Hellions (2015) Film Review from the 37th Annual Sundance Film Festival, a movie directed by Bruce McDonald, starring Luke Bilyk, Nicholas Craig, Sydney Cross, Peter DaCunha, Stephanie Fonceca, Robert Patrick, Chloe Rose, Joe Silvaggio, Rossif Sutherland, Karlo William, and Rachel Wilson.
Hellions, by Canadian director Bruce McDonald; explores the terrors of teen pregnancy and demonic trick-or-treaters in this Halloween themed horror flick. Despite the promising attempt at more traditional and iconic horror film themes and elements, Hellions falls a bit short in execution. What should have been a film reminiscent of “Rosemary’s Baby” plays out more like an episode of “Are You Afraid Of The Dark” or “Goosebumps”. Even with only an 81 minute run time, it still feels a bit overlong. The horror genre isn’t known for its clever plot devices and character development, so it may be far reaching to expect as much from this undertaking. And while there are the genuine moments of spookiness and cheap thrills we all look for in a horror film; in the end, cheap seems all its chalked up to be.
Starring Chloe Rose (Canada’s Degrassi: The Next Generation) as high school senior Dora who, after sharing a joint and a relaxing start to the holiday with her boyfriend in a pumpkin patch, discovers she is pregnant during a routine doctor’s visit. Things are about to turn sour for the teen as her plans to spend the night with her boyfriend are canceled and she’s left alone to briefly wrestle with how she is going to break the news to him when her mother and younger brother leave to go trick-or-treating. Then, all hell breaks loose. Literally.
Things start off promisingly, as a creepily costumed kid in a disturbing sackcloth mask comes to the door for candy, but keeps returning and with increasing numbers of other sackcloth clad kiddos. Rather than a gradual build or a bit of exposition, the screenplay then takes a violent (pun intended) turn.
Unexplainably, Dora’s baby begins to grow at a rapid pace as gale force winds fill the house and she is relentlessly tormented by the children. This nod to The Wizard Of Oz gives McDonald an excuse to give the film an excessive rose violet filter. This initially seems to be done for symbolic effect and even inspires the audience to question just how much of this is in her head when coupled with the jarring cutaways and a menacing chorus of children’s voices. It’s unconvincing whether any of the action is actually happening or is all the figment of Dora’s imagination.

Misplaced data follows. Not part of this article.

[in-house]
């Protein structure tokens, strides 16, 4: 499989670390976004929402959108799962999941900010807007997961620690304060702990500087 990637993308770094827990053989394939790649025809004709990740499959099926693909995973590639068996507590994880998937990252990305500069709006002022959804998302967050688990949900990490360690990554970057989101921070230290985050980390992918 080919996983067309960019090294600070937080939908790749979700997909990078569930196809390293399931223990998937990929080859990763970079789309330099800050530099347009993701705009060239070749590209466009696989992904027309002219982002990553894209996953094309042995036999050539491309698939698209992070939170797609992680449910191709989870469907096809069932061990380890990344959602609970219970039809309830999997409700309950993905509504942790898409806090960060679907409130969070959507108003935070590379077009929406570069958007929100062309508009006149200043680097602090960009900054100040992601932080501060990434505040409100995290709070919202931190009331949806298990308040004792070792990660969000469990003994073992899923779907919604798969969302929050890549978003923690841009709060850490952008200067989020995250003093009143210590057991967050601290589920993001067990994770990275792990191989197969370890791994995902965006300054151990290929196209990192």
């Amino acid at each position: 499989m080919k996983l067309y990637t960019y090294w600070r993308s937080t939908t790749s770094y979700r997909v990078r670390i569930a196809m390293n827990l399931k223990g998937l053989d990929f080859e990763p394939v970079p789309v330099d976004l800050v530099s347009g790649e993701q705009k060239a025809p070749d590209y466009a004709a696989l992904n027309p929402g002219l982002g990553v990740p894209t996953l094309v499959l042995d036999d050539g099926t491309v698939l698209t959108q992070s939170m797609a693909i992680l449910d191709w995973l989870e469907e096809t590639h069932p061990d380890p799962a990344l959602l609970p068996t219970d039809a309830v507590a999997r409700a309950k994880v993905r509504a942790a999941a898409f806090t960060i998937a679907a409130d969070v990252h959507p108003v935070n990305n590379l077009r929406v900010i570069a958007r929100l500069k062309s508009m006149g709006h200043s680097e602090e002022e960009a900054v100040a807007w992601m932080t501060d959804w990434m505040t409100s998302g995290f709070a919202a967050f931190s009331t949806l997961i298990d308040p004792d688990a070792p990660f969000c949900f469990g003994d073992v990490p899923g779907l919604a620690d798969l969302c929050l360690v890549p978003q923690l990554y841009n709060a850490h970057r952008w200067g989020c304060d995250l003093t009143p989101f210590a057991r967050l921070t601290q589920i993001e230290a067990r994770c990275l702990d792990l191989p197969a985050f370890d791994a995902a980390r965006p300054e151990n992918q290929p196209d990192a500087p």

Ultimately one can tell this decision was made to mask the fact that the entire movie was obviously filmed during the day despite it being set on Halloween night. Unfortunately, to the visual fatigue of the audience, the violet tint remains for the rest of the film.
As the film continues, calls for salvation from the blood lust children out for Dora’s baby, lead to a fruitless visit from Dora’s doctor and the local sheriff, played by Robert Patrick, whom audiences will remember as the unstoppable cop masquerading robot in “Terminator 2: Judgment Day”. Patrick’s character seems to have an awful lot of experience with baby-obsessed mayhem causing munchkins. How convenient.
For as thin as the material is, Rose must be given much credit for her performance. The script doesn’t allow for really any depth or character development, but she just narrowly succeeds in convincing the audience to root for her or at least see the film to the end. Unfortunately, most viewers will not likely stick around to find out the fate of Dora, but rather to find out if the audience is given a reasonable explanation for everything. Audiences that enjoy a nice, crisp, clean ending which ties up all the loose ends in a perfect little bow; will be disappointed.
While Hellions isn’t for every audience, those that enjoy a good old fashioned scare will relish in the directors throwback to traditional horror. I must admit, I genuinely jumped in my seat numerous times. A response very few modern horror films, obsessed with the gore factor, have succeeded in eliciting from me. The film is far from Oscar worthy, but despite its flaws, is a fun ride.
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